"There are things we have to do now to reach out to that community and let them know we’re concerned about their future," Turner said. "That’s working with the Edwards company, that’s working with the people who live there."
The process that culminated with Wednesday night's approval of the overlay district came about nine months after Edwards Communities initially asked the city to rezone the project site to University District — a much less strict portion of city zoning code with no density cap for residential complexes.
Residents adamantly opposed the University District zoning request, and Edwards Communities came back with a request to change the project site from R-3 zoning to a more dense R-4 zoning. Again, residents spoke out against the higher density, and the developer asked for a delay to review the issue.
The company came back with to create a compromise between the R-3 and R-4 zoning, which again was opposed by residents. Then, in early April the Kent Planning Commission approved .
All this took place through more than a half dozen public meetings that included testimony from Peter Edwards, chairman of the development company, members of Kent city staff talking about traffic and other city service demand increases, and dozens of residents.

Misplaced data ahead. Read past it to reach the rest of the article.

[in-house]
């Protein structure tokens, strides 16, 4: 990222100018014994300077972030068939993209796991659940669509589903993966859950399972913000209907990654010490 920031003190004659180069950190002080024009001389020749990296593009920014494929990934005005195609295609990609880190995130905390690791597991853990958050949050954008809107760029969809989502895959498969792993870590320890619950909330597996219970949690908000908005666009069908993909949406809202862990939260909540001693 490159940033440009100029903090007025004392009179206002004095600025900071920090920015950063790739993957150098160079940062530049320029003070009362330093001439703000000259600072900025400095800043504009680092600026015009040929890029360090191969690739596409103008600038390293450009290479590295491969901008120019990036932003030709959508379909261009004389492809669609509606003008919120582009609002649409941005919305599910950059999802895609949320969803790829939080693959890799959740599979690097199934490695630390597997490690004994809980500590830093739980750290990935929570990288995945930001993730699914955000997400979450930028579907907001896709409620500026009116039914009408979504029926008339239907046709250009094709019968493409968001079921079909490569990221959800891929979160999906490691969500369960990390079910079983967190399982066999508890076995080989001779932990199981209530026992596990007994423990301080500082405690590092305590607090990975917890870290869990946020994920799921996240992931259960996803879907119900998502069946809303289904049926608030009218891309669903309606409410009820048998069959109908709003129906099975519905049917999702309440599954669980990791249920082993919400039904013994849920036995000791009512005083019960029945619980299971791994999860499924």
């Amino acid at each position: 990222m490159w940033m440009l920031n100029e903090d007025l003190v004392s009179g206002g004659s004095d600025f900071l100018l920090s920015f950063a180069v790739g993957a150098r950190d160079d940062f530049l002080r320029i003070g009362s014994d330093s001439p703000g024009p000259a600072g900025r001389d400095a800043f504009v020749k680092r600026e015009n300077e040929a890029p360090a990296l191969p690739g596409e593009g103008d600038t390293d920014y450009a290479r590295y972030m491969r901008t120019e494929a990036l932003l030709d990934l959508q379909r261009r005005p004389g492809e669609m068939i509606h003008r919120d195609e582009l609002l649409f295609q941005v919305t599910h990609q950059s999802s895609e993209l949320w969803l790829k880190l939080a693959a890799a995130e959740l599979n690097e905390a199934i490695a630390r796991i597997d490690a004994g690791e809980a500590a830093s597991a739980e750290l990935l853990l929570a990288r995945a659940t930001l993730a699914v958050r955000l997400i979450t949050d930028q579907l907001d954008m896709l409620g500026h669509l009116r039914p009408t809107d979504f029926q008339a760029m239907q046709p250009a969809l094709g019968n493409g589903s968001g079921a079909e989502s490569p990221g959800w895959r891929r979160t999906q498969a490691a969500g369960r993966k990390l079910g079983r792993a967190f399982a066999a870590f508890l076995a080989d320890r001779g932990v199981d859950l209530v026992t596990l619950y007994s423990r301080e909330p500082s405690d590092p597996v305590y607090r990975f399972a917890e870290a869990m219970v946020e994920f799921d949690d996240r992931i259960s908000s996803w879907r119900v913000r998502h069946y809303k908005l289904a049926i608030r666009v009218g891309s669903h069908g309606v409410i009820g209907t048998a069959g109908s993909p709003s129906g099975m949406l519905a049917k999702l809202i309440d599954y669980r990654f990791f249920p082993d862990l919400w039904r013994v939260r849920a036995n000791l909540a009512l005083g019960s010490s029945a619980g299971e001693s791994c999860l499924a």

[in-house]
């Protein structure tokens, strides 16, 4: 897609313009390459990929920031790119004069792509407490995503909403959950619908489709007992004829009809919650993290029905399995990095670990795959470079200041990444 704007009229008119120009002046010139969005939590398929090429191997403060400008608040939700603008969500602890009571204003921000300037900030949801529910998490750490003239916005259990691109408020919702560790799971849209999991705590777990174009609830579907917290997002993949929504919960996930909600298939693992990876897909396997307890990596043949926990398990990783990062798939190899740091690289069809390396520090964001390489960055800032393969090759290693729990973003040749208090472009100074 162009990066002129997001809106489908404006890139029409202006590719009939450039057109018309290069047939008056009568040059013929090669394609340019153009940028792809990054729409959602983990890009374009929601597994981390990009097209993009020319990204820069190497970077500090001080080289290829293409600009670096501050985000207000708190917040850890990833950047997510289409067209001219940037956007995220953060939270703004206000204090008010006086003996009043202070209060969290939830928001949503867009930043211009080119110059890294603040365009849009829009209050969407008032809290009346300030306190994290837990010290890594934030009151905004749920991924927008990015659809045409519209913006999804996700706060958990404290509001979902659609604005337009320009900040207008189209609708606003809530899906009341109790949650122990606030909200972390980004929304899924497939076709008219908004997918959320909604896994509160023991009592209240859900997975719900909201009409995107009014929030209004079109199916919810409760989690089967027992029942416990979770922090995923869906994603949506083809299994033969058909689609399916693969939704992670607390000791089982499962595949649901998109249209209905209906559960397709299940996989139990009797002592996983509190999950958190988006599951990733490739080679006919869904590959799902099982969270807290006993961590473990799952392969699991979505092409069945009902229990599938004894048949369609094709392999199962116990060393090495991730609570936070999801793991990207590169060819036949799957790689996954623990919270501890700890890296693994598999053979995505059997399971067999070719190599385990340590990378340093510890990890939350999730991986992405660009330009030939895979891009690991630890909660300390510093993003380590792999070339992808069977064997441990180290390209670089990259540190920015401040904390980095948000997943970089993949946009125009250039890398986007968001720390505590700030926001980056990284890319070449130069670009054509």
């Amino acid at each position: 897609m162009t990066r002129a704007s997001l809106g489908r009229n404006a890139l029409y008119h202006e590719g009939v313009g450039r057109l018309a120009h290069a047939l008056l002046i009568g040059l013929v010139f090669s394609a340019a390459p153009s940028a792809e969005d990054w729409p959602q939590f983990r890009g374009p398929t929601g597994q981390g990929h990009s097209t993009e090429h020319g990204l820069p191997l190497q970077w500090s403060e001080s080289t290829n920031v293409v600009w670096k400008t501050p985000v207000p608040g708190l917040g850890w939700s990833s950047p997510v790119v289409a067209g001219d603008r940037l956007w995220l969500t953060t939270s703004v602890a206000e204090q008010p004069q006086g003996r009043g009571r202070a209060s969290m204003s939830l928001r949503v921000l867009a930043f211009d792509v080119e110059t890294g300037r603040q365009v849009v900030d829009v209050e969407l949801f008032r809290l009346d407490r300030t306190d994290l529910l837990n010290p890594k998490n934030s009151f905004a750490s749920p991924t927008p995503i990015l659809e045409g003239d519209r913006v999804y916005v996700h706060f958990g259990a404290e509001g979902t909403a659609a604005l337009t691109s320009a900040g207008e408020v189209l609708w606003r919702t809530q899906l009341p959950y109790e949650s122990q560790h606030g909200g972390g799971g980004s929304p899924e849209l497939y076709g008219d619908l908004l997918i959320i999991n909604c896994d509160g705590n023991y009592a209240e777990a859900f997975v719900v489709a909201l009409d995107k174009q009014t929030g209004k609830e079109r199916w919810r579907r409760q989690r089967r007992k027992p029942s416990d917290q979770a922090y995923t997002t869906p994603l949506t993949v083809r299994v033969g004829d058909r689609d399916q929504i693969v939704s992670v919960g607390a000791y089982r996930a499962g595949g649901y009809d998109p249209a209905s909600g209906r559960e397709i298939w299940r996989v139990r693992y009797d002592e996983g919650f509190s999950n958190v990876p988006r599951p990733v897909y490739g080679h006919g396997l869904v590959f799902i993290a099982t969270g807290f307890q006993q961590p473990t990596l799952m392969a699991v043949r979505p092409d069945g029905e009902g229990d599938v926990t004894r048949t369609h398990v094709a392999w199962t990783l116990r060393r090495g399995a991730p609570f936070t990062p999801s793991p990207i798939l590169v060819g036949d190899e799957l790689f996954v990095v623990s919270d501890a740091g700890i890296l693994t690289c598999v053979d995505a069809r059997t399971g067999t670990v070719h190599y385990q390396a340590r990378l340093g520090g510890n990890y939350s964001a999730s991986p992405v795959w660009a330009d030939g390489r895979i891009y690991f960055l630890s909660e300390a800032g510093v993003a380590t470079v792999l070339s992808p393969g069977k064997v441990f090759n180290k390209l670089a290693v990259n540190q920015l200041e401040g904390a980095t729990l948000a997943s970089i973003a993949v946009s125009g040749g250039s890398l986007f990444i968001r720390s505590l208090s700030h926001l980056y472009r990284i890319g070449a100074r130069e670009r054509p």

Kent attorney Dave Williams, representing Edwards Communities, defended council members for having taken the time and thoughtfully considered the issue.
"You hear spot zoning," Williams said. "You hear that you’re rushing to judgment on zoning matters … and that the concerns of the citizens are not being heard. I don’t think anything could be farther from the truth."
He said city staff members, council representatives and members of Kent's other boards and commissions have been reviewing the city's zoning code for the past 10 years. He pointed to changes and improvements made to the code in the past few years as proof. And he said both the developer and city officials responded to residents' voices by changing their zoning proposals for the project.
"People have had nine months of public hearings to talk," he said.
Still, residents felt the apartment complex is not a good fit for the neighborhood.
"We are not a neighborhood who’s against development," Cassandra Pegg-Kirby said. "We’re a neighborhood against rash decision making based on an apparent need that has not been backed up or conveyed.
"If we are the sacrificial lamb you’re willing to turn into a college ghetto, then tell it what it is," she said. "Put the housing here and you will see people leave and take their tax money to a community that is willing to support them."
In one final attempt to appease residents, council members voted Wednesday to potentially force multi-family apartment complex owners to have on-site security staff. Council agreed to put the idea of mandating on-site security on their to-do list and discuss it at a future council meeting.
"I think this would also alleviate a lot of residents concerns about things getting out of hand,” Councilwoman Tracy Wallach said.